Modern Marketing Blog

Content Marketing | September 4, 2014

7 Copywriting Formulas to Support Online Sales

Editor's Note: Today's post comes courtesy of Helen Nesterenko, the founder of Writtent.com, the go-to place to find freelance writers and create great content. She loves everything about blogging, writing and content marketing. Follow Helen on Twitter @HNesterenko.

For sales copy to grab a reader and compel them to buy, it must first get their attention, then gain their interest, and finally appeal to their emotions, all while simultaneously offering facts and stats.

Getting it right is a delicate balance, but if you can nail it and create seductive sales copy your conversions will soar. So how do pro copywriters achieve that balance? Many of them follow proven copywriting formulas.

Here are copywriting formulas and tips that can help you engage customers online. Start with 1-2-3-4:

  1. What I’ve got for you: the product or service.
  2. What it’s going to do for you: the benefits
  3. Who I am: why readers should trust you.
  4. What you need to do next: your clear call to action.

As with all sales copy, focus on the reader and what your product or service can do for them. Want more info about 1-2-3-4? Copyblogger goes into more detail.

2. “The SLAP Rule.” This formula is a checklist of what your copy should elicit in the reader.

  • Stop - Did it grab their attention? Promise to improve their life?
  • Look - Are they reading on to see exactly how it will do so?
  • Act - Does your copy urge them to take action, like sharing, asking, or making a...
  • Purchase - Is your call to action clear? Have you created a sense of urgency?

3. “Star-Chain-Hook.” Open with a sparkly Star of the show. Get readers interested with a Chain of convincing stories, benefits, facts and reasons your Star will make their lives better. Finally, Hook them with an urgent call to action.

4. “SSS - Star Story Solution.” All effective sales copy makes an emotional connection with the reader. As Inc.com points out, buyers make purchasing decisions based on emotion, and one of the best ways to make a reader feel is by telling a compelling story.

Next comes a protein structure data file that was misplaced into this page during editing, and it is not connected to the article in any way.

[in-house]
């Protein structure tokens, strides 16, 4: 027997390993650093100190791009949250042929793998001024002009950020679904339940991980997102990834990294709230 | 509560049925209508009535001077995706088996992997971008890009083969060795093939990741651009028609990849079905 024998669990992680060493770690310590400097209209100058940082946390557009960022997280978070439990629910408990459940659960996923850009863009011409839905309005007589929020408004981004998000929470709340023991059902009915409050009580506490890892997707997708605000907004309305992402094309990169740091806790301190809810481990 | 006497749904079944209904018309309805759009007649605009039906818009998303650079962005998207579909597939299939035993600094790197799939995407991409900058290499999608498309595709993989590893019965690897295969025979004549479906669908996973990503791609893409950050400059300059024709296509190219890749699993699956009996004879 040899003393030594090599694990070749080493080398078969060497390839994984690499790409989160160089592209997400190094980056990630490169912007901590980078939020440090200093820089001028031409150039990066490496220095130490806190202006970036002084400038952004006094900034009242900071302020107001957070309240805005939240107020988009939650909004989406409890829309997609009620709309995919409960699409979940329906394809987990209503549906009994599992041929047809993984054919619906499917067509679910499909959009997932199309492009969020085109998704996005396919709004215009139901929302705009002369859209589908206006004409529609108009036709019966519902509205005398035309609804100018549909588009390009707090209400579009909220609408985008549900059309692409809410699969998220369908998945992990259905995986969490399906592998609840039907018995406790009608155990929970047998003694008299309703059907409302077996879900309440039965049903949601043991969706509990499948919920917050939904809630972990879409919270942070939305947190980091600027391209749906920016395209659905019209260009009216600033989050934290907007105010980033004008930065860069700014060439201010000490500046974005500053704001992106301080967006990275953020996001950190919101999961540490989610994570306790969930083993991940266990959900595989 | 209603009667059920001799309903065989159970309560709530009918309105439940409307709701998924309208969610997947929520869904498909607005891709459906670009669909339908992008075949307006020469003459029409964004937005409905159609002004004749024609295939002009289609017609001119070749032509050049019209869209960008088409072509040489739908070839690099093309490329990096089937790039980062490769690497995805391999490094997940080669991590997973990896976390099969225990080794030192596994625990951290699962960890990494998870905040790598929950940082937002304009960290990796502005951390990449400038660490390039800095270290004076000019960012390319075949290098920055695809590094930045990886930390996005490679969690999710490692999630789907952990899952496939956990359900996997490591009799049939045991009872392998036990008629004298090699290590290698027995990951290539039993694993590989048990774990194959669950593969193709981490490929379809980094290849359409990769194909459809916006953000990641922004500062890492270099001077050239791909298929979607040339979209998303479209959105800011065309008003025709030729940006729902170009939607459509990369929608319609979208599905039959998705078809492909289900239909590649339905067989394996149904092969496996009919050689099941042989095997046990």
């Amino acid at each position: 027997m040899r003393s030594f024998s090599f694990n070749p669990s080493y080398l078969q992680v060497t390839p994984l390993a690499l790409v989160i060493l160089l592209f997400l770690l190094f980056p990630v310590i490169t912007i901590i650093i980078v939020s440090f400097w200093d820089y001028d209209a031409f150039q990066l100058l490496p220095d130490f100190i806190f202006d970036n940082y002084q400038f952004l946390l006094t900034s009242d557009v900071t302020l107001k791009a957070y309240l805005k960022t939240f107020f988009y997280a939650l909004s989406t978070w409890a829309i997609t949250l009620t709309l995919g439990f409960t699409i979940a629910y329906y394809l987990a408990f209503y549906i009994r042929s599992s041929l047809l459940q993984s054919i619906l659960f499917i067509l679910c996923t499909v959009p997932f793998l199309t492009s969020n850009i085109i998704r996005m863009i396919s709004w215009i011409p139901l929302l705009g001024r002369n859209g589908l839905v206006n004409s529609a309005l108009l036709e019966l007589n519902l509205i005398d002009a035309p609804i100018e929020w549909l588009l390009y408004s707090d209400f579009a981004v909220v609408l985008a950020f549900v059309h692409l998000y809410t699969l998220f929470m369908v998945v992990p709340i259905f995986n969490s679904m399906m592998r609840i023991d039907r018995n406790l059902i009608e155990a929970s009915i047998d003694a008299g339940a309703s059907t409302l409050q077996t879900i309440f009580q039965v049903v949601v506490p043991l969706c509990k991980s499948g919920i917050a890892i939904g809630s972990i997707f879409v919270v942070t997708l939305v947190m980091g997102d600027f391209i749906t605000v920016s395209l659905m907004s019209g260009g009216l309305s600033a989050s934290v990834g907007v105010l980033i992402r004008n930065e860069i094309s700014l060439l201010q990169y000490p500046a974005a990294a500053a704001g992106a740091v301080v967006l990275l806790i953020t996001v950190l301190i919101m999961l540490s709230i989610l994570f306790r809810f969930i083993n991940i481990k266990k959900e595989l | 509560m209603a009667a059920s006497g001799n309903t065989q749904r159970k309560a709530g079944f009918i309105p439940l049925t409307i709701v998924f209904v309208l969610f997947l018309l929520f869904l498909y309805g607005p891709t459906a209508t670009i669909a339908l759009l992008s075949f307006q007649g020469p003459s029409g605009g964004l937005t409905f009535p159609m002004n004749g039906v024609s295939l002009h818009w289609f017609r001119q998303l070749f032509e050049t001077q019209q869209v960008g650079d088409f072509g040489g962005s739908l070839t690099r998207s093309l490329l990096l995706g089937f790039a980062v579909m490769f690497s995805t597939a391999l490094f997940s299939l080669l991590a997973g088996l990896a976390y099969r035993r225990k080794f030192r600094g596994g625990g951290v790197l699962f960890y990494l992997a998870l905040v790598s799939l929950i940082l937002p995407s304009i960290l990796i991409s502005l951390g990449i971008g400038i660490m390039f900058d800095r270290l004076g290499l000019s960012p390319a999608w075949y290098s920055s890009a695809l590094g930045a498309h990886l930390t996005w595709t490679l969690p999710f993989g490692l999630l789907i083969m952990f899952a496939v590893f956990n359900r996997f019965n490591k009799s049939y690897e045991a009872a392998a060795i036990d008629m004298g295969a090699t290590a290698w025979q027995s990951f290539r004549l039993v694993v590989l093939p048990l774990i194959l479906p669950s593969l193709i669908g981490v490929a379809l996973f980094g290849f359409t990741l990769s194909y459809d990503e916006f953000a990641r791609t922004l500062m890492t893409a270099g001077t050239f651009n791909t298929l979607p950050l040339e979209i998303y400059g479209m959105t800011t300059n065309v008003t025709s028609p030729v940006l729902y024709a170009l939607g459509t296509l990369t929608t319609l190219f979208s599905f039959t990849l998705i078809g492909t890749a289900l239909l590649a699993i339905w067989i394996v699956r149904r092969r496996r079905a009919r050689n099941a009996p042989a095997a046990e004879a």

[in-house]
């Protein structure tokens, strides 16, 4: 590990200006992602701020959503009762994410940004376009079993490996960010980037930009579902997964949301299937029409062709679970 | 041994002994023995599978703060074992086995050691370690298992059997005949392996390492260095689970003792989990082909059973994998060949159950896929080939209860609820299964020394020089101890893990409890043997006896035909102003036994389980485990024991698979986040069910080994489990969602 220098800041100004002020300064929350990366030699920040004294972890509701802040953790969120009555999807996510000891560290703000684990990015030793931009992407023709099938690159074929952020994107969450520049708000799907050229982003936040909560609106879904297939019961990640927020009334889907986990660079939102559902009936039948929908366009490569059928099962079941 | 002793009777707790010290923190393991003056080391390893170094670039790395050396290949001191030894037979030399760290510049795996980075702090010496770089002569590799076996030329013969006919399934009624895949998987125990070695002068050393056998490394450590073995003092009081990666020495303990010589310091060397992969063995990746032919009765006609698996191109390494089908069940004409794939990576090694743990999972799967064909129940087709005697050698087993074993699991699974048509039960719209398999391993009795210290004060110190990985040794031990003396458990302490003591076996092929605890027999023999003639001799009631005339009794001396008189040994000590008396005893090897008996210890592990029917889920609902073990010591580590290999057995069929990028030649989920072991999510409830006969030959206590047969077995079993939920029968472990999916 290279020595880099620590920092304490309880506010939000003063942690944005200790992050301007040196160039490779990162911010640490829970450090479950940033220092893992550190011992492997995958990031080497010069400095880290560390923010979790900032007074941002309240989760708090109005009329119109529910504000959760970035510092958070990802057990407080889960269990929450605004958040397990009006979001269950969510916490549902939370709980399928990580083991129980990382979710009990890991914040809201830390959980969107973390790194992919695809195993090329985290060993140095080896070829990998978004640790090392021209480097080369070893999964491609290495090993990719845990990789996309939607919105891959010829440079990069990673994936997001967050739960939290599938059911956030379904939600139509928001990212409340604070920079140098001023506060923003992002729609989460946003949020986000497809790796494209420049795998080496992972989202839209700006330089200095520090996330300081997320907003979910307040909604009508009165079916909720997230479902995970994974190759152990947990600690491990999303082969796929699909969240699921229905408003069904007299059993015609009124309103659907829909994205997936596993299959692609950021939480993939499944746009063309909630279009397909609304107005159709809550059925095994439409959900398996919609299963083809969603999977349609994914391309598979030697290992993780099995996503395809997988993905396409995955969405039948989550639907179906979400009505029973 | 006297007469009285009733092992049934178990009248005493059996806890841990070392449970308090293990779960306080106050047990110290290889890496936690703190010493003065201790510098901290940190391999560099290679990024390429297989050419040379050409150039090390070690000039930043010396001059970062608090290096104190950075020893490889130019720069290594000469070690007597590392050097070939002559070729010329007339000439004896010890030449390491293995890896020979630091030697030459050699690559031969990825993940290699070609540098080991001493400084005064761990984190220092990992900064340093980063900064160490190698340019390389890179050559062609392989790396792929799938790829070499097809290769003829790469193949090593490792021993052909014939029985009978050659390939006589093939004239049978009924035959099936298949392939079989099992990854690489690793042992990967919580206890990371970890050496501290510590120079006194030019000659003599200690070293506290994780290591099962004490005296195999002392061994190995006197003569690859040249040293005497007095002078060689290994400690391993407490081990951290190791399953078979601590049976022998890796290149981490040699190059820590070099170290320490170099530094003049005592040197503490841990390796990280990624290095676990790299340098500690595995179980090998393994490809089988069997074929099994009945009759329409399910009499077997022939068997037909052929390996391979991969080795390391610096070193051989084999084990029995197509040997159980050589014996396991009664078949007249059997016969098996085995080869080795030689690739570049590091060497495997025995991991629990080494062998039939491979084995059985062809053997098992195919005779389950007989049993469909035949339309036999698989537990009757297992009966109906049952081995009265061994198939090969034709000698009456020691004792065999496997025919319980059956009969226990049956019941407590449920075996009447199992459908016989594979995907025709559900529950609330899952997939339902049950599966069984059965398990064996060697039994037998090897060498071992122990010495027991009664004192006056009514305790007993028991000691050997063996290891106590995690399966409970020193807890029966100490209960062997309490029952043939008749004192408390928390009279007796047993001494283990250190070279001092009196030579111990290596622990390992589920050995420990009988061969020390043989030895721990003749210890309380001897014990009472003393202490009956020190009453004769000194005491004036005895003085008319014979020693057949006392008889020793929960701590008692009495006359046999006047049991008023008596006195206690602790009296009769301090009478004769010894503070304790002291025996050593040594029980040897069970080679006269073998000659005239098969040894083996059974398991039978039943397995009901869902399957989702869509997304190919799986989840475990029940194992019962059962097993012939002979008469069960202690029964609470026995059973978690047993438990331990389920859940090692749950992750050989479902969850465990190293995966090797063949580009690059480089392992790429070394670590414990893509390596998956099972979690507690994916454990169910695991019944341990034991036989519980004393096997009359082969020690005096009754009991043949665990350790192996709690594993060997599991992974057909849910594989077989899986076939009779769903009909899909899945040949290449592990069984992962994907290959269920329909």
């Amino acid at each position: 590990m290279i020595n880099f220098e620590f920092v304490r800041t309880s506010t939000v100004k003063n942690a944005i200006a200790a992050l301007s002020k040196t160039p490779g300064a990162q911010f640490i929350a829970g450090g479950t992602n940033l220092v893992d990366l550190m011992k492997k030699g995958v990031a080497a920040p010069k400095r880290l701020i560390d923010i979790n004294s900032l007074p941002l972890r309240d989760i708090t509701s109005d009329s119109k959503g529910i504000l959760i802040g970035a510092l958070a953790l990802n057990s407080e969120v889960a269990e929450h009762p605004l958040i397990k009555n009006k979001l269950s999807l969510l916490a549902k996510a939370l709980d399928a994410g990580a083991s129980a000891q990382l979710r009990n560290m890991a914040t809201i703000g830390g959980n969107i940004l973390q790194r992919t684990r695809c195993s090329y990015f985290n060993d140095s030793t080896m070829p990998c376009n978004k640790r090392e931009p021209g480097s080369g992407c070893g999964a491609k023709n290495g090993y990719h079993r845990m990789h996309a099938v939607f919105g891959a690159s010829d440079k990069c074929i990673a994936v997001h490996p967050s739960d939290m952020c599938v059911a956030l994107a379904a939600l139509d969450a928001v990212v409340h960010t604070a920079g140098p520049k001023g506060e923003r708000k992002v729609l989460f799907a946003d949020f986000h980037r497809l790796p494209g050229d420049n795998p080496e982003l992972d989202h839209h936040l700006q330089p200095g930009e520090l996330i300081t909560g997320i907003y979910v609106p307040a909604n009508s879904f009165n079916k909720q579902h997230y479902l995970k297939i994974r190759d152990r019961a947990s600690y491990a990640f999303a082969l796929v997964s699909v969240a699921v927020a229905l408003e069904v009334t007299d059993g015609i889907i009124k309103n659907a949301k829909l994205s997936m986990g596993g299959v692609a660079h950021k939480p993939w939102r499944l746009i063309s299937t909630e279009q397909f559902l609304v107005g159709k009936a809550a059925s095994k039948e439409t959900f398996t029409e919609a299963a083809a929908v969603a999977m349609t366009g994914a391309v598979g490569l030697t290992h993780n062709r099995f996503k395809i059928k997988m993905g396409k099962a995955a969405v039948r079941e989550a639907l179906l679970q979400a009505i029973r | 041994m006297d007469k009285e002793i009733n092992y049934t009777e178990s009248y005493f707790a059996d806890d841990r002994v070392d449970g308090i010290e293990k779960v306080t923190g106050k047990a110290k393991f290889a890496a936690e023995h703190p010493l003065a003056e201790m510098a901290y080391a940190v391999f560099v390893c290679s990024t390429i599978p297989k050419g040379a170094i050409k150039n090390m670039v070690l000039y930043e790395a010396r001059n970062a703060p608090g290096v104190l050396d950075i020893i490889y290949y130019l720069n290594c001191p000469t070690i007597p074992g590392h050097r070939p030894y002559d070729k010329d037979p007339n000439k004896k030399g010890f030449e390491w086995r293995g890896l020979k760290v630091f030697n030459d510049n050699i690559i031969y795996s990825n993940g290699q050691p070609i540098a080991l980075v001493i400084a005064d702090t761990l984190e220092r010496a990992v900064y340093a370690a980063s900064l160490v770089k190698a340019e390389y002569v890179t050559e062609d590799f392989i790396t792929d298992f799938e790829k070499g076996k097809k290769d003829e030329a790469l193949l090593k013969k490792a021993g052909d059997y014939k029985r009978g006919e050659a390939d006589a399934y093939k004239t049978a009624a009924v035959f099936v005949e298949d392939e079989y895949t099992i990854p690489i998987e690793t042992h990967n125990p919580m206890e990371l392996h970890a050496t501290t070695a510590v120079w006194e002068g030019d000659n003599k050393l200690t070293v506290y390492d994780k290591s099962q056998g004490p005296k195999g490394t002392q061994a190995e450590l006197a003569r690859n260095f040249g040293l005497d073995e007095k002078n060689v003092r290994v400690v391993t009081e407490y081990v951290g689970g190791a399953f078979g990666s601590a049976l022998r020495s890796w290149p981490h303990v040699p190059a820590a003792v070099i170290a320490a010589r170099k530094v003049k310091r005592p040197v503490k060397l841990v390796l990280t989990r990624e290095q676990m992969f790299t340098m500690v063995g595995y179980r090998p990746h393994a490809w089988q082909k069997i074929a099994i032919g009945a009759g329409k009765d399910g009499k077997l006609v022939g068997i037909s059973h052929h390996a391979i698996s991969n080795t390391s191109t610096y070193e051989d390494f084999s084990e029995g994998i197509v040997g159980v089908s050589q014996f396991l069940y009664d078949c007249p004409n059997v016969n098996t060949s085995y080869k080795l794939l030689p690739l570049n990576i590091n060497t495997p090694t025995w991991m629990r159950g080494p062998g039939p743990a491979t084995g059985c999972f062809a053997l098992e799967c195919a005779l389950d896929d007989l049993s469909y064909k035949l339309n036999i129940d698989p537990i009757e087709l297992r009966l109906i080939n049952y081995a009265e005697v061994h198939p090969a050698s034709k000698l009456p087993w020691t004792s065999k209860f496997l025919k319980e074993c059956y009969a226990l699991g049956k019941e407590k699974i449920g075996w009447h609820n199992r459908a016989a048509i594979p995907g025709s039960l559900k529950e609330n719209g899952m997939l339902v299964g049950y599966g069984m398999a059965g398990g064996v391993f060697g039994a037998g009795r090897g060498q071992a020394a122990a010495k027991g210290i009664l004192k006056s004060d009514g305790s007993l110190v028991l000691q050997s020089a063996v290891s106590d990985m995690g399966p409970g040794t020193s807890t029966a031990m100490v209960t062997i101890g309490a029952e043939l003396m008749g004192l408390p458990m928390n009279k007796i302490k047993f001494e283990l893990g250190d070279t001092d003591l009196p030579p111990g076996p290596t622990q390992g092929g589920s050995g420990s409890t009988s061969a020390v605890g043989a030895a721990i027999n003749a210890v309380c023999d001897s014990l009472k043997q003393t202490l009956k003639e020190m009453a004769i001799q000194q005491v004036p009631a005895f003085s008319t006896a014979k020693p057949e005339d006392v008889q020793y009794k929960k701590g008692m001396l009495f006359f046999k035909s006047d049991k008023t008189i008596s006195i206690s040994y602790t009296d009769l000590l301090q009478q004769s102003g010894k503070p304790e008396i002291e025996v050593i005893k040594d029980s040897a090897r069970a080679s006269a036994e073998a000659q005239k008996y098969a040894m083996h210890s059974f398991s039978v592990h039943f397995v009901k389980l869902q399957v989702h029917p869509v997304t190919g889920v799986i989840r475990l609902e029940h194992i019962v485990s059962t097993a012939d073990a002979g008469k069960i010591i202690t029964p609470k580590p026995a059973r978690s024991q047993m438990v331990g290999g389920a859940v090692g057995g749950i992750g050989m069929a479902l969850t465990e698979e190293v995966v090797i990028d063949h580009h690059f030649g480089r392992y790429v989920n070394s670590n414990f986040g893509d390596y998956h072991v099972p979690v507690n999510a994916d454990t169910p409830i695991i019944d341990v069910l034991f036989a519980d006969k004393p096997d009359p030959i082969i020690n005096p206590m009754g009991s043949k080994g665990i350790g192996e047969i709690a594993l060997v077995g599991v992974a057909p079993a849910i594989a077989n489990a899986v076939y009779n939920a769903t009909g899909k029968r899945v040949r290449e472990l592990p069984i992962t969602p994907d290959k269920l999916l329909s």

• Star: Establish your story’s main character.
  • Story: Appeal to emotions.
  • Solution: Compel the reader to buy; show how the star will benefit them.

5. “A Forest.” This mnemonic formula is meant to help you remember key components of successful sales copy.

  • Alliteration - A pleasant play on words has a positive effect.
  • Facts - Hard data can help readers rationalize an emotional decision.
  • Opinions - Reviews and user opinions can help sway potential customers.
  • Repetition - Repeat key benefits to drive the point home.
  • Examples - Tell stories and solve problems the reader can relate to.
  • Statistics - Be specific. For example, "364" homes sold is better than “hundreds.”
  • Threes - Repeating something three times helps make it memorable.

6. “So what?” Not a true formula, but a very powerful concept. This question is featured in Guy Kawasaki’s book “The Art of the Start,” where he applies it to entrepreneurs pitching to investors, but it is also an excellent way to check your copy for effectiveness.

Every time you state something, ask yourself, “So what?” The answer is usually the all-important benefit that readers want to know about. Example: 

Our knives have the sharpest blades!

So what? 

So you can chop ingredients quickly and efficiently, just like the pros!

7. “FAB.” While excellent for product descriptions, this formula is also a very effective tool for writing great sales copy.

  • Features - This is your intro. “The newest titanium cookware technology.”
  • Advantages - Why is it the best? “Sturdier, lightweight and more portable.”
  • Benefits - How will it make life better? “Our stacking titanium cookware is lightweight enough for a single backpacker yet spacious enough to cook for up to six campers.”

More than anything, a copywriting formula can help keep you on track writing copy that will increase sales by making an emotional connection. Do you have a preferred copywriting formula or an element of copywriting that you struggle with? Tell us in the comments!

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